Great speeches rely on brilliant lines, and often on gifted speechwriters. But they will always ring hollow if they are not matched by a clear set of beliefs and a leader who delivers them with conviction.

Thatcher’s speeches succeeded because the message was compelling and based on a core set of beliefs. They were delivered from the heart by a truly great communicator who understood the importance of delivering a clearly defined message.

10. Deliver a Message of Hope and Optimism

Margaret Thatcher’s put-downs of her political opponents are legendary. In hundreds of appearances at the House of Commons dispatch box during Prime Minister’s Questions, she shattered the egos of countless opposition MPs. Her speeches as well were filled with devastating critiques of Britain’s socialist opposition as well as its bankrupt ideology, broadsides which frequently brought the house down at party conferences.

In the arena of political combat, Margaret Thatcher had no equals in 1970s and 1980s Britain. But Thatcher’s speeches were also replete with messages of hope and optimism for the future. They were invariably positive in tone, offering a brighter future for the British people. Her words were frequently inspirational, focused on national renewal and the restoration of British greatness. The rejection of national decline was her constant theme as a candidate for Prime Minister, presenting an overwhelmingly bright conservative vision for the future.

There is much for American conservatives today to learn from Thatcher’s spirit of optimism. Like Reagan, she was uncompromising in her condemnation of left-wing ideology, but she frequently joined harsh words with a theme of renewal. In politics it is essential to point out and illustrate the flaws and follies of your opponents. As Thatcher demonstrated, it is also vital to present an alternative based on conservative ideas that an electorate can understand.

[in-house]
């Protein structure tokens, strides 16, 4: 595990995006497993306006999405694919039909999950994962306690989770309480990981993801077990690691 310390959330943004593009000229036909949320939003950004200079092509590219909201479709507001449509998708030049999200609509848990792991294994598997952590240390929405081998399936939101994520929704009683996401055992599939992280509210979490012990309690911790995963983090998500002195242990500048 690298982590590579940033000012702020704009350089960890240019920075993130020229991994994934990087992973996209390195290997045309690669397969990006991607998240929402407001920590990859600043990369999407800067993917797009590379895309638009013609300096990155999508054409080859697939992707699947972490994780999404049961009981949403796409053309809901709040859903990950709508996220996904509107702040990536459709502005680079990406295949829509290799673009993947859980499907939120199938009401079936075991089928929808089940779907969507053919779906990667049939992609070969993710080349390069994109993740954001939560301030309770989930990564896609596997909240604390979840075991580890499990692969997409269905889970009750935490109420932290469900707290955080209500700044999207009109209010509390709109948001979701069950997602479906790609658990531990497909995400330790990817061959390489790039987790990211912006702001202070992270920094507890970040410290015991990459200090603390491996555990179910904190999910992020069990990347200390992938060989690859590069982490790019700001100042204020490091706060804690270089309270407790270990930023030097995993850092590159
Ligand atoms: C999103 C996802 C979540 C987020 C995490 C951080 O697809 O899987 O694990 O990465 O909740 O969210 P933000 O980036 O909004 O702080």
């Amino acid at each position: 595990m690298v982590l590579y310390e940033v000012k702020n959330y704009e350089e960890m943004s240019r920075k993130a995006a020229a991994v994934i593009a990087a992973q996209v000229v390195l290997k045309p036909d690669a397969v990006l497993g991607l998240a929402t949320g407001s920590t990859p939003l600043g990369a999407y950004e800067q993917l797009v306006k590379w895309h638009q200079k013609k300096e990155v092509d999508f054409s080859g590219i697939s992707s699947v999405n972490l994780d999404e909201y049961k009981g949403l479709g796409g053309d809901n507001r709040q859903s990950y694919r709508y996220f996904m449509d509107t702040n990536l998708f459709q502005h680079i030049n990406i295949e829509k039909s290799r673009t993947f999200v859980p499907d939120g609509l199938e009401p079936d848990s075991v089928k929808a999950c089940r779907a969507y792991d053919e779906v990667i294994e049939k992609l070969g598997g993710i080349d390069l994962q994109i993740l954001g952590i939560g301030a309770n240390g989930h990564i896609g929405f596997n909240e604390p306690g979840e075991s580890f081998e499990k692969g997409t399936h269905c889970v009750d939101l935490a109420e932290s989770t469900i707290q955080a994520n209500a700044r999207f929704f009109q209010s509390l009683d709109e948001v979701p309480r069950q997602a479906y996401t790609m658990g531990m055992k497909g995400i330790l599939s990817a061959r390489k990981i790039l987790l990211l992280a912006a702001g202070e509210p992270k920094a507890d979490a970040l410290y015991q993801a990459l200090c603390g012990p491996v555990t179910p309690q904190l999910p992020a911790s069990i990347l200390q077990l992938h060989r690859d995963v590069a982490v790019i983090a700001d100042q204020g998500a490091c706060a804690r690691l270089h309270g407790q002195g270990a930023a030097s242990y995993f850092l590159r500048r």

Thatcher-202x306The depth of despair and economic ruin in 1970s Britain was a national humiliation. Thatcher’s message of hope seemed to many, both at home and abroad, an impossible dream. But she succeeded in turning her country around out of an extraordinary faith in the human spirit, and the principles of liberty that sustain it.

Dr. Gardiner is the Director of the Margaret Thatcher Center for Freedom at The Heritage Foundation and a former researcher for Lady Thatcher. Mr. Thompson is a writer and consultant who experienced firsthand how Margaret Thatcher changed Britain while living in Cambridge and London. This article is excerpted from their book, Margaret Thatcher on Leadership: Lessons for American Conservatives Today, published by Regnery Publishing (2013).